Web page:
Long Beach Preview
Last week, with no IndyCar race to watch, Susan and I did a lot of yard work – and I mean, a lot of yard work. While planting trees along the property line, we finally met the neighbor directly behind our house. After we exchanged a few pleasantries, we revealed that we were still technically newlyweds and that we had exchanged vows at the Indianapolis Motor Speedway on the evening before Pole Day last year. I figured we’d get the same blank stare from him that we get from most people here. Instead, he revealed he is a west-coaster and an IndyCar fan who always used to go to the Toyota Grand Prix of Long Beach. He immediately began telling us stories of watching Al Unser, Jr., Danny Sullivan and Mario Andretti conquer The Beach. Knowledgeable IndyCar fans are hard to come by in Nashville. We may have met a new friend.
It’s hard to believe, but Long Beach is the second longest continuous running track on the IZOD IndyCar Series schedule – second only to the Indianapolis Motor Speedway. This event started in 1975 as a Formula 5000 race. In 1976, Formula One took to the Streets of Long Beach, with Clay Regazzoni winning for Ferrari. Mario Andretti won the following year for Lotus. Other notable Formula One winners at Long Beach included Gilles Villenueve, Nelson Picquet and Niki Lauda.
For 1984, Formula One was replaced by CART at The Beach. Mario Andretti won the first three CART events at Long Beach. Al Unser, Jr. won the next four straight on his way to the six victories he amassed over an eight race stretch. His teammate, Danny Sullivan, punted him in the late stages of the 1992 race to end his quest for five straight – giving the Galmer chassis its first of two victories in its short life.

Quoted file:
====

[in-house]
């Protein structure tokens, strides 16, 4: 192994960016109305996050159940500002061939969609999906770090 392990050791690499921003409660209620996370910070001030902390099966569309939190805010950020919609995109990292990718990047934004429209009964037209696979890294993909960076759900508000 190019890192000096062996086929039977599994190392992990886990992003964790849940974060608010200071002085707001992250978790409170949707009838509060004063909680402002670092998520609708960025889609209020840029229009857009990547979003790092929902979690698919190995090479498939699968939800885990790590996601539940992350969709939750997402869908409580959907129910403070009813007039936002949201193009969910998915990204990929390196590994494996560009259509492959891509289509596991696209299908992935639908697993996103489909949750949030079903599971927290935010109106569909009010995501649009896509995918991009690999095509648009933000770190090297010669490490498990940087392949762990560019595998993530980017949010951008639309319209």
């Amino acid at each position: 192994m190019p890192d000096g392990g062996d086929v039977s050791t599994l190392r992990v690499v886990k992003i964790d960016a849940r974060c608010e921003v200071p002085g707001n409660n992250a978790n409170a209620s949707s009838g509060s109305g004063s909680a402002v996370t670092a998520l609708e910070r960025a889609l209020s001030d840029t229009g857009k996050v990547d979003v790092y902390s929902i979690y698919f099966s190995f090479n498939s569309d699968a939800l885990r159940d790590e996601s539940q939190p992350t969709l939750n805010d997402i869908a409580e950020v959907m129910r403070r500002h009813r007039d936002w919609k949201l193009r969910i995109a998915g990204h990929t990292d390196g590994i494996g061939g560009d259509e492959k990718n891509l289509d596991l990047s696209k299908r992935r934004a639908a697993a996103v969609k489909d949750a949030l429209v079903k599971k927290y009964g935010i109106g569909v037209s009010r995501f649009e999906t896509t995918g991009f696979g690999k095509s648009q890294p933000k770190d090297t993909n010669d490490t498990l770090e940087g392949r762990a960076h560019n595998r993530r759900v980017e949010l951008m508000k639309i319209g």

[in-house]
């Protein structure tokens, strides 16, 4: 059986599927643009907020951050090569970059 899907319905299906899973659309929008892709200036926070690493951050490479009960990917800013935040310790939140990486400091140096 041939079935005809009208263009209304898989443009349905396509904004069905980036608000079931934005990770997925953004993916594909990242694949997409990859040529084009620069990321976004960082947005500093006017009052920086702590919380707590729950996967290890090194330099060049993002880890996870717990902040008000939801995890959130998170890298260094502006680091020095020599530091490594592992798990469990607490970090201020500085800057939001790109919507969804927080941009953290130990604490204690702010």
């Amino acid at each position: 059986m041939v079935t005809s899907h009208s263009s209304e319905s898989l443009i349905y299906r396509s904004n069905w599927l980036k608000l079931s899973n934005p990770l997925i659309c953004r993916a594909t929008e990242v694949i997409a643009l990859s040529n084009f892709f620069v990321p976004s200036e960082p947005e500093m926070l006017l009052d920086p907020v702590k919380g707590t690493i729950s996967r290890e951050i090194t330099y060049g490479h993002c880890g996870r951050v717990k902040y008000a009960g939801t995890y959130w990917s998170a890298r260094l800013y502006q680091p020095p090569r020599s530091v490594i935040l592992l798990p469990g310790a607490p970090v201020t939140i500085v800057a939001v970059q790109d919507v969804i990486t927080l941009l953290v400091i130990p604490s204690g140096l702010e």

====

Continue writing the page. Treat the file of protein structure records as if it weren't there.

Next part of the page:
Other notable winners during the CART years at Long Beach included Paul Tracy with four victories, Sébastien Bourdais with three along with Alex Zanardi, Jimmy Vasser, Juan Montoya, Adrian Fernandez, Helio Castroneves, Michael Andretti and Will Power. That’s pretty much a who’s who for open wheel racing for the past twenty years.
I won’t go so far as to say this is a great race, but it is a great event. I say that like I’ve been there, but to be truthful – I haven’t. I’ve been to the city of Long Beach a couple of times, but not for the race. It’s on my to-do list over the next ten years. This race is always very well attended over the three day weekend – probably the best attendance over three days that the series sees away from Indianapolis. From what I understand, it is a massive party that happens to be centered around a lot of fast cars going by. I don’t think this is the most knowledgeable crowd that the series races in front of, but they sure know how to have fun.